Stitching together artistic past, present

By Sarah Madera

African-American women made quilts to keep their families warm long before the Civil War, but now the quilts demonstrate a cultural artistry unique to the South. 

To honor the historical significance of quilting, the DePaul Art Museum, 935 W. Fullerton Ave., is showcasing an exhibit titled “From Heart to Hand” from April 10–June 22 that features quilts hand-crafted by African-American women from Gee’s Bend, Ala., and neighboring areas throughout the last 70 years. 

Just like any other gallery artwork, Louise Lincoln, director of the museum at DePaul University’s Lincoln Park Campus, said the quilts showcase the inventive craftwork of the artists.

“We’re hoping people will broaden their idea of what artwork is,” Lincoln said. “Just because it’s made of cloth doesn’t mean that it’s not a product of an artists’ expression.” 

There are 23 intricate, kaleidoscopic quilts designed by various female artists mounted on white walls in three rooms of the exhibit. The show was originally organized by the Montgomery Museum of Fine Arts in 2004 and is currently on tour across the United States.

“Quilts are a practical project to keep people warm, but there is also a history attached to them,” Lincoln said. “The quilts were not made by machines— it is important to know that story.”

African-American quilting styles were born in the South prior to the Civil War, but each quilt artist has their own style, said Georgette Sinkler, an associate professor of philosophy at the University of Illinois at Chicago who studies the history of quilting. The style emphasizes strong, repetitious patterns in explosively warm coloration, which is reminiscent of the folk art in sub-Saharan Africa. In addition, the quilts have a charming, tangibly homemade quality about them, which is undoubtedly linked to their southern origins.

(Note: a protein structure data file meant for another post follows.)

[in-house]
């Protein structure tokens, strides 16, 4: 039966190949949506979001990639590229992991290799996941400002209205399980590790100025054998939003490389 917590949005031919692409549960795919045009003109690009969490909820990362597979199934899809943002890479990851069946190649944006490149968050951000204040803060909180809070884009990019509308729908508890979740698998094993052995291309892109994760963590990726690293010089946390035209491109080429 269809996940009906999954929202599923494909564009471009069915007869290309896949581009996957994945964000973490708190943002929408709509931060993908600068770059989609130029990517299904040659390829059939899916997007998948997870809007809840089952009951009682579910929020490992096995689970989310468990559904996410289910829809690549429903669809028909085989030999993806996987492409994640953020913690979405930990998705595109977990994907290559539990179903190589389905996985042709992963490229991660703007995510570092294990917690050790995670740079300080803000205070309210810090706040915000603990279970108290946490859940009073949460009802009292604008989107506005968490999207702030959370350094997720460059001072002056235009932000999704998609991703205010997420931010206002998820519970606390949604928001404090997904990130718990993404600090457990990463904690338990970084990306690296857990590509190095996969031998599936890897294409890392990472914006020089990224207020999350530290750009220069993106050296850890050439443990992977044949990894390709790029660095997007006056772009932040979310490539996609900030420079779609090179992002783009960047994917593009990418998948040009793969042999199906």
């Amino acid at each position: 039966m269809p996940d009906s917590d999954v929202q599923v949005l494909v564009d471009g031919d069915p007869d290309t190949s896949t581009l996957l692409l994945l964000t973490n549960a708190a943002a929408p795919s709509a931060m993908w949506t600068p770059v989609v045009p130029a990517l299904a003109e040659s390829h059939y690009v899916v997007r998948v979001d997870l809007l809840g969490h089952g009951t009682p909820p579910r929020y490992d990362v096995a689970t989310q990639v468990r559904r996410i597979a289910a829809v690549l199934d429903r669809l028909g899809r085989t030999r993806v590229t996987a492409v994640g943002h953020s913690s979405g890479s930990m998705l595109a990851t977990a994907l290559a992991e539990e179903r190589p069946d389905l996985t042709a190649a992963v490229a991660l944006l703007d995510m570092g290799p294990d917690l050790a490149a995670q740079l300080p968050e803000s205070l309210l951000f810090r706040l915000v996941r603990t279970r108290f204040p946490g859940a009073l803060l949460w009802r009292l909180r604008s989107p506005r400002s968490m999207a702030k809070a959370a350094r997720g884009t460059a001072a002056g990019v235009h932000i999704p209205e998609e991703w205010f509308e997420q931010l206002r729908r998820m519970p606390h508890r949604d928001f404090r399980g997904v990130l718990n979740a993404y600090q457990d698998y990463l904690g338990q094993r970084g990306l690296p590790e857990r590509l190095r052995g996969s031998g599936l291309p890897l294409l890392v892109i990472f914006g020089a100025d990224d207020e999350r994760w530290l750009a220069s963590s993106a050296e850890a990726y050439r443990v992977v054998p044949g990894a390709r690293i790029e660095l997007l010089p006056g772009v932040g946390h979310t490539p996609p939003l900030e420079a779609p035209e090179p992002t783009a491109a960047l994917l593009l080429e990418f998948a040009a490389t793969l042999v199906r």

Although the quilts are all from the same area, their structures are free-formed and unique, composed of a wide array of colors and shapes and the stitching of small pieces of fabric to make a complex combination of textiles.

“This improvisation, or freedom in individual expression, would certainly be valued by people oppressed in various ways,” Sinkler said in an emailed statement.

Some of the quilts in the museum were anonymous donations, but the artists featured include Nora Ezell, Mary Lee Bendolph, Mary Maxtion, Plummer T. Pettway and notable quilter Yvonne Wells.

Wells, who is from Tuscaloosa, Ala., said she did not start making her renowned story quilts until 1985. Her quilts depict notable, historical events and figures such as Rosa Parks and Helen Keller. Strips of fabric take the shape of people, objects and places and are embroidered and decorated with buttons and string to tell the full story.  

“I think [the exhibit] is one of the greatest things that could’ve happened,” Wells said. “Quilt makers eventually became quilt artists. I would like to let people look at the difference of the types of artwork that is coming from each group of artists.”

Sheila Baldwin, English and African-American Studies professor at Columbia, said quilting was the art form of choice for many African-Americans in the South during the days of slavery. Today, quilting is not as widespread, but many women still maintain the tradition. 

Similar to the way a family recipe is passed down from generation to generation, Baldwin said quilt making is important in tracing the sinuous threads of her family history and cultural heritage. 

“Visitors should marvel at what an amazing craft these quilts are,” Baldwin said. “Their vision begins with a single image and it involves a lot of detailed work. The stitches they made by hand are just as a tight as a sewing machine.”

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